Research shows more than 90% of Americans don't get enough choline on a regular basis, which is responsible for optimal brain, heart, liver and metabolism function. Here's what to do about it.

Lauren Wicks
September 05, 2019
Maciej Toporowicz / Getty Images

We're all learning just how vital it is for our health and the planet to eat more wholesome plant-based foods (we're talking brussels sprouts and cashews here, not processed imitation products). While no health expert would advise you to load up your plate with fewer fruits and veggies, there are several expressing caution over the risks of reducing animal and animal byproduct consumption due to a higher risk for nutrient deficiencies (learn more about how vegans can get the nutrients they need).

One of those nutrients making headlines this week? Choline. Nine out of every 10 people in our country (along with Europe, Canada and Australia) are deficient in choline, an essential nutrient responsible for proper brain, heart, liver and metabolism function. Much like omega-3 fatty acids, choline is produced by the human body—in the liver, specifically—but not in a sufficient amount to meet our daily needs entirely. Our national guidelines list Adequate Intakes for choline as 425mg/day for females over 18 and 550mg for males.

Related: Is the Vegan Diet the Healthiest Diet?

That means we have to put in the effort to meet our choline needs through diet and possibly supplementation—especially for vegans, as the highest food sources of choline are animal products. And if our nation is already vastly deficient in this nutrient, forgoing them entirely could pose an even larger issue.

"Eggs, milk and meat appear to be major dietary providers and further movements away from the consumption of these could have unintended consequences," writes Dr. Emma Derbyshire, a nutritionist based in the U.K., in BMJ Nutrition, Prevention & Health earlier this week. She even goes so far to say that one of those "unintended consequences" of a plant-based diet could be less intelligent generations after us, as choline is an essential nutrient for neural development in utero.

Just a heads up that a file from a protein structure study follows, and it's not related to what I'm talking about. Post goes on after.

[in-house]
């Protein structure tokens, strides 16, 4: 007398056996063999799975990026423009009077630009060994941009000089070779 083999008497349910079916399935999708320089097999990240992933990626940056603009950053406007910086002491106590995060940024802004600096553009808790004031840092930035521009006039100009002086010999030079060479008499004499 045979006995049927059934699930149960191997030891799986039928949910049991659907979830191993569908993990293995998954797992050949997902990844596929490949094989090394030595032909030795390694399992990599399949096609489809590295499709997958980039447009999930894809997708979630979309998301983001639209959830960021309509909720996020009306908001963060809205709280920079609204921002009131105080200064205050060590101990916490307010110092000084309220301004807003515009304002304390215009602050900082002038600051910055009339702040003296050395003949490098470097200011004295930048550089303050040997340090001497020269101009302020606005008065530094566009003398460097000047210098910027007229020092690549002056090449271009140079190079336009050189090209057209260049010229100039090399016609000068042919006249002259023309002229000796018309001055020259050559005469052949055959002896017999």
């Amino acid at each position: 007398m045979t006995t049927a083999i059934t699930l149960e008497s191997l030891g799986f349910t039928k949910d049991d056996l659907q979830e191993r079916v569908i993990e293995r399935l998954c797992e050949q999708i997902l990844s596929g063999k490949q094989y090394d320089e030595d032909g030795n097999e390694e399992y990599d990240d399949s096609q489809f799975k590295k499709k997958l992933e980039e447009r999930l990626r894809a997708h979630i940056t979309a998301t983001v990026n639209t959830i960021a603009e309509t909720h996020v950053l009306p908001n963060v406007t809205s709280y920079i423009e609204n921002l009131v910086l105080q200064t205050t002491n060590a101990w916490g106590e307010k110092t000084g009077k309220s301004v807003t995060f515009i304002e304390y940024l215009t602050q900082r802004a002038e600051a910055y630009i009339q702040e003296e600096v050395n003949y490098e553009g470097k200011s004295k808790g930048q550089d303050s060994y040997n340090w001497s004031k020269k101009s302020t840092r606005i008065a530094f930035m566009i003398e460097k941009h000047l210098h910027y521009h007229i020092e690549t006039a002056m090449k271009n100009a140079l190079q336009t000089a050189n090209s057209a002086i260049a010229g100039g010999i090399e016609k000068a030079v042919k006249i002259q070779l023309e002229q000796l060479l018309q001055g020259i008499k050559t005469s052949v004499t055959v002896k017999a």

Related: 6 Foods to Eat If You're Skipping Meat

However, it's important to note Derbyshire is a member of the Meat Advisory Panel (which was not mentioned upon the article's original publish date, but has since been added) and shifts the focus to a very small population of people—about one percent—when there are millions more meat-eaters who don't get enough of this nutrient either.

Unfortunately, the best food sources of choline aren't foods we consume regularly—like beef liver and egg yolks—and if we do, some of the major players have potential health and environmental consequences. Ten top food sources of choline are listed below:

  • Beef Liver (3 ounces): 65%
  • Whole Eggs: 27%
  • Beef Steak (3 ounces): 21%
  • Soybeans (½ cup): 19%
  • Chicken Breast (3 ounces): 13%
  • Ground Beef (3 ounces): 13%
  • Cod (3 ounces): 11%
  • Large Baked Potato: 10%
  • Wheat Germ, Toasted (1 ounce): 9%
  • Kidney Beans (½ cup): 8%
  • Cooked Quinoa (1 cup): 8%

Statistics provided by National Institutes of Health Office of Dietary Supplements